Share on facebook
Share on twitter
Share on pinterest
Share on whatsapp
Share on telegram
Share on facebook
Share on twitter
Share on pinterest
Share on whatsapp
Share on telegram

Inducing Labor

Inducing Labor

Sometimes, you doctor might decide to induce labor if you are past your due date without any signs of labor. Labor is also induced if there is any concern about your or baby’s health. This means your doctor uses medicines and other methods to stimulate contractions and start the process of labor.

The following are some specific reasons why labor might be induced:

  • A woman’s water has broken (ruptured membranes), but labor has not begun on its own
  • Infection inside the uterus
  • Baby is growing too slowly
  • Complications that arise when the mother’s Rh factor is negative and her unborn baby’s is positive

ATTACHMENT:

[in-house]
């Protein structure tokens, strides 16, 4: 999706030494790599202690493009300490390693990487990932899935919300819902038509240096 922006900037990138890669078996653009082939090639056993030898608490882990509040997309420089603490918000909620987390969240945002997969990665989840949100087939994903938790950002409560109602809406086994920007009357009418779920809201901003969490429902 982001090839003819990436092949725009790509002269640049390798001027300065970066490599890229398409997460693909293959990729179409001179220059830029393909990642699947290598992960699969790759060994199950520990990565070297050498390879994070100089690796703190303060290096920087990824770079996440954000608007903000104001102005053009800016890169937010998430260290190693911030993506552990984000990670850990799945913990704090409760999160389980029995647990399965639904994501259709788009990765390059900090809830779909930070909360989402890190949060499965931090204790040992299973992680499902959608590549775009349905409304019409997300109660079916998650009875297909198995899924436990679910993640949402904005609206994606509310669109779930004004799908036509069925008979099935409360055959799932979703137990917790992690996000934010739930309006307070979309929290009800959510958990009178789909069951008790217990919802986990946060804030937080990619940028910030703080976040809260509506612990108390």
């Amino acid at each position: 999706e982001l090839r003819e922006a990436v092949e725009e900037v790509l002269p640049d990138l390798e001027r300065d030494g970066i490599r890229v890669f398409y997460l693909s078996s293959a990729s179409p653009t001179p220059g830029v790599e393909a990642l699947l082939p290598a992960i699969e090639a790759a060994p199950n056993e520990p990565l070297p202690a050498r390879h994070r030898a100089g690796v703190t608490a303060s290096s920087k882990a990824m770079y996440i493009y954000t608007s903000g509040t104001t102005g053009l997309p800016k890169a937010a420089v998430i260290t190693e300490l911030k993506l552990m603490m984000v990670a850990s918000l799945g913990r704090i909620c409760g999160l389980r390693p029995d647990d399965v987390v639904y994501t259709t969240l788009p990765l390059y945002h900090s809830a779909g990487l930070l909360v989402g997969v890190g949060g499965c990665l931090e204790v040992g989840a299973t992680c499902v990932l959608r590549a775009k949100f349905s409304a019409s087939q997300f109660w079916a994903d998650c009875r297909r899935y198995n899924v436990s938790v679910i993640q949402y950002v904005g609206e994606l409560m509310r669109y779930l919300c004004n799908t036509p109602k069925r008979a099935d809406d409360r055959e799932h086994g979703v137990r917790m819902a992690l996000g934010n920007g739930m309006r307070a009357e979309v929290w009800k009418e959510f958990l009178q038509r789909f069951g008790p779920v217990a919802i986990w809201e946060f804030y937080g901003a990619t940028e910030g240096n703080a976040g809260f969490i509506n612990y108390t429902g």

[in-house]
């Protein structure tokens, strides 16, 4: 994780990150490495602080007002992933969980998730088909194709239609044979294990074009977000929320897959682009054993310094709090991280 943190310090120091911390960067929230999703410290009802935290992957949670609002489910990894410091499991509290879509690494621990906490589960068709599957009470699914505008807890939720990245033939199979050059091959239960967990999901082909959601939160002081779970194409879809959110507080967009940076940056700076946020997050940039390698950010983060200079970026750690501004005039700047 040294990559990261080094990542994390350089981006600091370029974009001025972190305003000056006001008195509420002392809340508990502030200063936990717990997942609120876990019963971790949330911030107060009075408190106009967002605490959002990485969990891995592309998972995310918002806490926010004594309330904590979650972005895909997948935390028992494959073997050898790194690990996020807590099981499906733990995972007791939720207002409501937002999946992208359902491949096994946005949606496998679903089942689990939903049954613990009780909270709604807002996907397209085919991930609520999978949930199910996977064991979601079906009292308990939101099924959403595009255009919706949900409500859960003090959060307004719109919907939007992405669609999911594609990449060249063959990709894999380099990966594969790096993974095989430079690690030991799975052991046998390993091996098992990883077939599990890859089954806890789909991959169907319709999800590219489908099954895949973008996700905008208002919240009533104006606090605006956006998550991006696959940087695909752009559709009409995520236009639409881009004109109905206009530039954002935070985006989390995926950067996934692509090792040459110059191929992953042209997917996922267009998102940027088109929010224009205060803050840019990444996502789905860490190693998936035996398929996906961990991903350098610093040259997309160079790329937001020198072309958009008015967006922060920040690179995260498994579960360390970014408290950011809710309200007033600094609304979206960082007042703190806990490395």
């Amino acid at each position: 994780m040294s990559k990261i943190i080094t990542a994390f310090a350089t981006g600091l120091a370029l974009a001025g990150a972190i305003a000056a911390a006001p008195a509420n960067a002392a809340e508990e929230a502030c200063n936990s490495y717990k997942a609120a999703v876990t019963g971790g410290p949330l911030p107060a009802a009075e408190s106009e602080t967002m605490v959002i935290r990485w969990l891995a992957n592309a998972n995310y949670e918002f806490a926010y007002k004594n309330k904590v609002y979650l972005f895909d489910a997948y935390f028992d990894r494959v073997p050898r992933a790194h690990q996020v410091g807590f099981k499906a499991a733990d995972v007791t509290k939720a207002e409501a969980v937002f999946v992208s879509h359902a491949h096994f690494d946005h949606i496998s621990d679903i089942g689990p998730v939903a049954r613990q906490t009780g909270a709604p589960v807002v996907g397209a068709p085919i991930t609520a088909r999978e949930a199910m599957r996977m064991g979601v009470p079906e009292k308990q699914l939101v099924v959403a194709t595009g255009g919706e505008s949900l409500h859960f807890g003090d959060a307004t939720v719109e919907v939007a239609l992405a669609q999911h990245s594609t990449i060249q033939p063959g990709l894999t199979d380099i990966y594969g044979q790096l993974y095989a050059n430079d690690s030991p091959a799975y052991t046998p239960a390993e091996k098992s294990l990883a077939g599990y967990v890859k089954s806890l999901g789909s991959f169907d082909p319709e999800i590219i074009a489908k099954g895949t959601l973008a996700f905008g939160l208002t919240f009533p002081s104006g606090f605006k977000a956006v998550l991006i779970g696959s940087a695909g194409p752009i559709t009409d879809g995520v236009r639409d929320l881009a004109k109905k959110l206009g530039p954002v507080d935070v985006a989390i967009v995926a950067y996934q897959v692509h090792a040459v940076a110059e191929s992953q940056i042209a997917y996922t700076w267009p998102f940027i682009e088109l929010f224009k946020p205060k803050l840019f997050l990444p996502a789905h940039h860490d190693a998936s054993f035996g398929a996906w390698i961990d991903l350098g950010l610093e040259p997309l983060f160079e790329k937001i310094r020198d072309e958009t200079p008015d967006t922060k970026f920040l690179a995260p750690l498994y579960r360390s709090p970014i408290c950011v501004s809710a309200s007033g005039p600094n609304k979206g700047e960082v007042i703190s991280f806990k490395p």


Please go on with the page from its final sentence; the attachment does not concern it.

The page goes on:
• Not enough amniotic fluid
  • Complications, such as high blood pressure or preeclampsia
  • Health problems in the mother, such as kidney disease or diabetes

Elective Labor Induction

It has become common in recent years to have elective labor induction.  Many pregnant women are electing to have induced labor at term for various non-medical reasons.

Some doctors may also suggest elective labor induction due to a woman’s discomfort, scheduling issues, or concern that waiting may lead to complications. Although doctors usually assess the risk of C-section and the risk of low birth weight before inducing labor, he benefits and risks of elective induction are not well understood. However, elective induction at term (not before 39 weeks) does not appear to affect the health of the baby.

If your doctor suggests inducing labor, talk to your doctor about the possible risks and benefits for you and your baby, such as the risk of C-section and risk of low birth weight. This is to make sure the benefits of inducing labor outweigh the risks of induction and the risks of continuing the pregnancy.